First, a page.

The online phenomenon of PSY’s ‘Gangnam Style’ shows no sign of slowing down just yet: YouTube has announced that it’s now the most-viewed music video of all-time, trotting its way past Justin Bieber’s ‘Baby’ to seize top spot just four months after its release.

When YouTube made the announcement on Saturday afternoon, Gangnam Style had 805m views, but by Monday morning that had already increased to 823m.

“Each day, ‘Gangnam Style’ is still being watched between 7 and 10 million times,” explains YouTube’s blog post, which notes that ‘Baby’ is getting 350k-500k daily views by comparison.

Bieber is still ahead when it comes to overall channel views, with 3bn views to PSY’s 1bn, but the bigger question is what the success of ‘Gangnam Style’ – currently topping the US iTunes singles chart – means for PSY himself, and South Korean artists more generally.

Is it repeatable? Doubtful, but his efforts to do so will be well worth watching. A big breakthrough for K-Pop in the West? That argument would be more convincing if PSY was a typical K-Pop star, but how his YouTube-fuelled success opens the door wider for, say, Girls’ Generation isn’t clear.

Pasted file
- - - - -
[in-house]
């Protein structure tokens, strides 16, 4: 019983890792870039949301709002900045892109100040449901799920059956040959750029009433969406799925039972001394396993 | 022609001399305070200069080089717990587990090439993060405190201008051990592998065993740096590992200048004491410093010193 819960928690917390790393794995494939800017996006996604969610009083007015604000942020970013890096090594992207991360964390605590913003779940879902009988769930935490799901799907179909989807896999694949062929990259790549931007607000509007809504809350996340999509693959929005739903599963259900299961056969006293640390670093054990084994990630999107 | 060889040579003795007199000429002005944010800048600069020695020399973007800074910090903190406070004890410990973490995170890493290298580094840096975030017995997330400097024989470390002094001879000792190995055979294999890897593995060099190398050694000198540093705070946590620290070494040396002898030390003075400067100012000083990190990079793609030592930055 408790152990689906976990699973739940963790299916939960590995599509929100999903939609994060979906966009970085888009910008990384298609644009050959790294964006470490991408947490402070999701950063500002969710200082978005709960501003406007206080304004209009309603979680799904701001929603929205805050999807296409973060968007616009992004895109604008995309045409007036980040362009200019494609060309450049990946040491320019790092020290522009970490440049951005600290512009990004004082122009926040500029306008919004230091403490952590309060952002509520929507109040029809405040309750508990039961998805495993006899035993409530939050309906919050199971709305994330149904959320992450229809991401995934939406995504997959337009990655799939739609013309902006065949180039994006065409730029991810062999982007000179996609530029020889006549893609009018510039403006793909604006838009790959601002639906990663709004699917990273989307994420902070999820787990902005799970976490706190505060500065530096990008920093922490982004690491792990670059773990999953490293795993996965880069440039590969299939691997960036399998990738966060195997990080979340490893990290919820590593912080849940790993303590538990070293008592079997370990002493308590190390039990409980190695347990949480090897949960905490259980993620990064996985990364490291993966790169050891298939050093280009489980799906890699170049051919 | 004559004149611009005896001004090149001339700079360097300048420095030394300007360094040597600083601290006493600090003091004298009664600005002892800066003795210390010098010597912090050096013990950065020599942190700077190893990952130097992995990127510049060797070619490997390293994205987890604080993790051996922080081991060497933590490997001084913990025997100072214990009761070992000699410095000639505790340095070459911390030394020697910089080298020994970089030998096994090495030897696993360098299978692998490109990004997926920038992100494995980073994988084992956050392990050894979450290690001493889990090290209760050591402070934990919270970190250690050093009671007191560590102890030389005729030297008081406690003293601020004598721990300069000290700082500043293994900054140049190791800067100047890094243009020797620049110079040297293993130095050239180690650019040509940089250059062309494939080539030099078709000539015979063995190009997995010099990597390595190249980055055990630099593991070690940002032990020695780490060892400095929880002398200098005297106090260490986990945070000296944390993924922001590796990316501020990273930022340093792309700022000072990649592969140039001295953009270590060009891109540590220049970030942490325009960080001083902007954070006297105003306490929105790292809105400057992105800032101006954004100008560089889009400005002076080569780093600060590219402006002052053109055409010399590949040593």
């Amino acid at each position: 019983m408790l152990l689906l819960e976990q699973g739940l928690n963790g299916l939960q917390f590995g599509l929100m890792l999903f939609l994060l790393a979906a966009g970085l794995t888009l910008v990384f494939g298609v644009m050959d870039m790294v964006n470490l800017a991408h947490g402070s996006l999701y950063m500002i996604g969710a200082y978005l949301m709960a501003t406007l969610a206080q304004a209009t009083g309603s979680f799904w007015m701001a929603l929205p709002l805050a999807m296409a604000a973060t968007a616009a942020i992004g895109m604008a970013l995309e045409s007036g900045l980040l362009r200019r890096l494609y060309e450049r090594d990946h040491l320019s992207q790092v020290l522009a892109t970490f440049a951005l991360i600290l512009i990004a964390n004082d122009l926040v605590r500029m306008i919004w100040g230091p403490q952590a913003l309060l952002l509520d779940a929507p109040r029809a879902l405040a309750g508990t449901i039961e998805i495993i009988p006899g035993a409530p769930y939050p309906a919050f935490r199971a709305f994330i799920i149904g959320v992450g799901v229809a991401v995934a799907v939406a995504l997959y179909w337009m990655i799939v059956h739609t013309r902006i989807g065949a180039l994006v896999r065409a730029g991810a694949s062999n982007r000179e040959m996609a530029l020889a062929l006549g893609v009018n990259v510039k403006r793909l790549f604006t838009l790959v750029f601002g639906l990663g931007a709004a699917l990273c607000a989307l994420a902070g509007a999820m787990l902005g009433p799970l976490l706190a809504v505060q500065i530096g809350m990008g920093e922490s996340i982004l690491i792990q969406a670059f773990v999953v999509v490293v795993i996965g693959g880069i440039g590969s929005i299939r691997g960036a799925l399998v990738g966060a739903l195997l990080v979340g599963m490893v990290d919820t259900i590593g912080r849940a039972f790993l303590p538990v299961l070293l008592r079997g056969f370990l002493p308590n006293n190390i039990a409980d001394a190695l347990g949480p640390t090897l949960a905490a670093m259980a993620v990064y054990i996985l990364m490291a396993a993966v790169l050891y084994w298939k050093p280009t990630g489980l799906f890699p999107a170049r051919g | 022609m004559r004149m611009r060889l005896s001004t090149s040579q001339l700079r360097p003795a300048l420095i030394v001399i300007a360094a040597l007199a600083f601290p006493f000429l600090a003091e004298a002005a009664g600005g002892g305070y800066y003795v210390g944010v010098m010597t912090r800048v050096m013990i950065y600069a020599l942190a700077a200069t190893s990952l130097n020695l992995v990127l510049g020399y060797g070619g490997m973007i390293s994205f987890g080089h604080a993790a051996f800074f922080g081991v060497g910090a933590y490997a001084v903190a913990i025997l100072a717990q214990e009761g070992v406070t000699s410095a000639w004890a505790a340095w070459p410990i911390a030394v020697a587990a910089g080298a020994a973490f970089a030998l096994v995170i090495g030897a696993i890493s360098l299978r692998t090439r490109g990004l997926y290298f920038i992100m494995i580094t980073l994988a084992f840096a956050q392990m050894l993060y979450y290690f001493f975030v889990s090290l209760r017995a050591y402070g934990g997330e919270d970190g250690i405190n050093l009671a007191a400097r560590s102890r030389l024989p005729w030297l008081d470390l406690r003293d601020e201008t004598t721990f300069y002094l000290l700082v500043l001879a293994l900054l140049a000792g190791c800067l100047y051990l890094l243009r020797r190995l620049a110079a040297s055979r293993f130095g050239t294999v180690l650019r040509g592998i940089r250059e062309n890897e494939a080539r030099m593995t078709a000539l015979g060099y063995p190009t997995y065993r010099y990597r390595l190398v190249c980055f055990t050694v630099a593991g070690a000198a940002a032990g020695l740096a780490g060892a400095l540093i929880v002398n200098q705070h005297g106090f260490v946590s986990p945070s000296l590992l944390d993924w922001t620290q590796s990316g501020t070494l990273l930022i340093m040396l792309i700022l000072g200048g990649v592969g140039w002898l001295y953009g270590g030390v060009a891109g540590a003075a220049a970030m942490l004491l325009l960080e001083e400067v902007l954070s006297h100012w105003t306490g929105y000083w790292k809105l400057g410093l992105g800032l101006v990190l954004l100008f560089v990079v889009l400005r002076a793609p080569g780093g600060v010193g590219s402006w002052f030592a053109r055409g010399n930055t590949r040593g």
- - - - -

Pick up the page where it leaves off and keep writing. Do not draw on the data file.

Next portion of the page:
Proof that industry middlemen are on the way out, since you can shoot to global fame with a viral YouTube video? Well, those middlemen paid for the video to be made, funded PSY through his five previous albums, and have now been augmented in the US by manager Scooter Braun.

The real lesson to be learned from ‘Gangnam Style’s success, really, is to be wary of anyone trumpeting glib ‘lessons to be learned’ from it.

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  1. As YouTube continues to build its dominance in Asia Pacific major artists from the territory can get a large number of views and so be propelled in to the ‘Most Viewed’ charts, which sparks curiosity in the ‘west’ and further views. There is a lot of good music from a region that contains over 1bn people and the production is superb. Also worth baring in mind there are a lot of opportunities for UK artists in Asia Pacific.

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